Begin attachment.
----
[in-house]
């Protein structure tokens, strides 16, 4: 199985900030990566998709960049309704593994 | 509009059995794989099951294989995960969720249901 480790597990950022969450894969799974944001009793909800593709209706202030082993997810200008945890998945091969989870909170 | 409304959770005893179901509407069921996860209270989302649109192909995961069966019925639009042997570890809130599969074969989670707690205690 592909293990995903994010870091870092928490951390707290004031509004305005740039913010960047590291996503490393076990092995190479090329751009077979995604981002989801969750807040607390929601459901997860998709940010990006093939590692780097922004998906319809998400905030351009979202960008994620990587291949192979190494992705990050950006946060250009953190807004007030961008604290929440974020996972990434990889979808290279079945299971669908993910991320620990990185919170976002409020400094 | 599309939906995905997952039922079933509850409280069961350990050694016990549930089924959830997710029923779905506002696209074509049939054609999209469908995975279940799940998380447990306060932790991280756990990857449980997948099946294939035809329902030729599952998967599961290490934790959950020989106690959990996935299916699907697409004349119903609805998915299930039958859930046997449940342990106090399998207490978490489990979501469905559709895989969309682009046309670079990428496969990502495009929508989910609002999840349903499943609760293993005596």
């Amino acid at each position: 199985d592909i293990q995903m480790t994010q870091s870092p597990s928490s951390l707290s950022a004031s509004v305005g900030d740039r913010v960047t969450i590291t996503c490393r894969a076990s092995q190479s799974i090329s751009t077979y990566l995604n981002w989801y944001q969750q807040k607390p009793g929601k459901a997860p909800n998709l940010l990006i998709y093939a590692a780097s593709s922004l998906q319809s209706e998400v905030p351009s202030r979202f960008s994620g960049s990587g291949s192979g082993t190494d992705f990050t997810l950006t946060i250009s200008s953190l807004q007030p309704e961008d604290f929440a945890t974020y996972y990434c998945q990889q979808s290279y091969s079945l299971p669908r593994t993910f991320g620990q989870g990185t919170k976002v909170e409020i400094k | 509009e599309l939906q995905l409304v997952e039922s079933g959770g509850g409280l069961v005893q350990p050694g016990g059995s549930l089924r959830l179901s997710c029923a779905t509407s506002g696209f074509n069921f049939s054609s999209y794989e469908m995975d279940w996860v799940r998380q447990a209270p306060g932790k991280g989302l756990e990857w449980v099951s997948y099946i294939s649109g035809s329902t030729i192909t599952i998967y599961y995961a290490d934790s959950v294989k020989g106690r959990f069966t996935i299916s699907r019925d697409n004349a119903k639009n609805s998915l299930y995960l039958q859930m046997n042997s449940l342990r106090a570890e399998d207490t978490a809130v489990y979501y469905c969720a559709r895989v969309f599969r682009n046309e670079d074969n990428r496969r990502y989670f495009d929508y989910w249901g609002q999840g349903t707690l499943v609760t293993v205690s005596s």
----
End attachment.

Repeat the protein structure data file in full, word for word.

[in-house]
């Protein structure tokens, strides 16, 4: 199985900030990566998709960049309704593994 | 509009059995794989099951294989995960969720249901 480790597990950022969450894969799974944001009793909800593709209706202030082993997810200008945890998945091969989870909170 | 409304959770005893179901509407069921996860209270989302649109192909995961069966019925639009042997570890809130599969074969989670707690205690 592909293990995903994010870091870092928490951390707290004031509004305005740039913010960047590291996503490393076990092995190479090329751009077979995604981002989801969750807040607390929601459901997860998709940010990006093939590692780097922004998906319809998400905030351009979202960008994620990587291949192979190494992705990050950006946060250009953190807004007030961008604290929440974020996972990434990889979808290279079945299971669908993910991320620990990185919170976002409020400094 | 599309939906995905997952039922079933509850409280069961350990050694016990549930089924959830997710029923779905506002696209074509049939054609999209469908995975279940799940998380447990306060932790991280756990990857449980997948099946294939035809329902030729599952998967599961290490934790959950020989106690959990996935299916699907697409004349119903609805998915299930039958859930046997449940342990106090399998207490978490489990979501469905559709895989969309682009046309670079990428496969990502495009929508989910609002999840349903499943609760293993005596």
């Amino acid at each position: 199985d592909i293990q995903m480790t994010q870091s870092p597990s928490s951390l707290s950022a004031s509004v305005g900030d740039r913010v960047t969450i590291t996503c490393r894969a076990s092995q190479s799974i090329s751009t077979y990566l995604n981002w989801y944001q969750q807040k607390p009793g929601k459901a997860p909800n998709l940010l990006i998709y093939a590692a780097s593709s922004l998906q319809s209706e998400v905030p351009s202030r979202f960008s994620g960049s990587g291949s192979g082993t190494d992705f990050t997810l950006t946060i250009s200008s953190l807004q007030p309704e961008d604290f929440a945890t974020y996972y990434c998945q990889q979808s290279y091969s079945l299971p669908r593994t993910f991320g620990q989870g990185t919170k976002v909170e409020i400094k | 509009e599309l939906q995905l409304v997952e039922s079933g959770g509850g409280l069961v005893q350990p050694g016990g059995s549930l089924r959830l179901s997710c029923a779905t509407s506002g696209f074509n069921f049939s054609s999209y794989e469908m995975d279940w996860v799940r998380q447990a209270p306060g932790k991280g989302l756990e990857w449980v099951s997948y099946i294939s649109g035809s329902t030729i192909t599952i998967y599961y995961a290490d934790s959950v294989k020989g106690r959990f069966t996935i299916s699907r019925d697409n004349a119903k639009n609805s998915l299930y995960l039958q859930m046997n042997s449940l342990r106090a570890e399998d207490t978490a809130v489990y979501y469905c969720a559709r895989v969309f599969r682009n046309e670079d074969n990428r496969r990502y989670f495009d929508y989910w249901g609002q999840g349903t707690l499943v609760t293993v205690s005596s």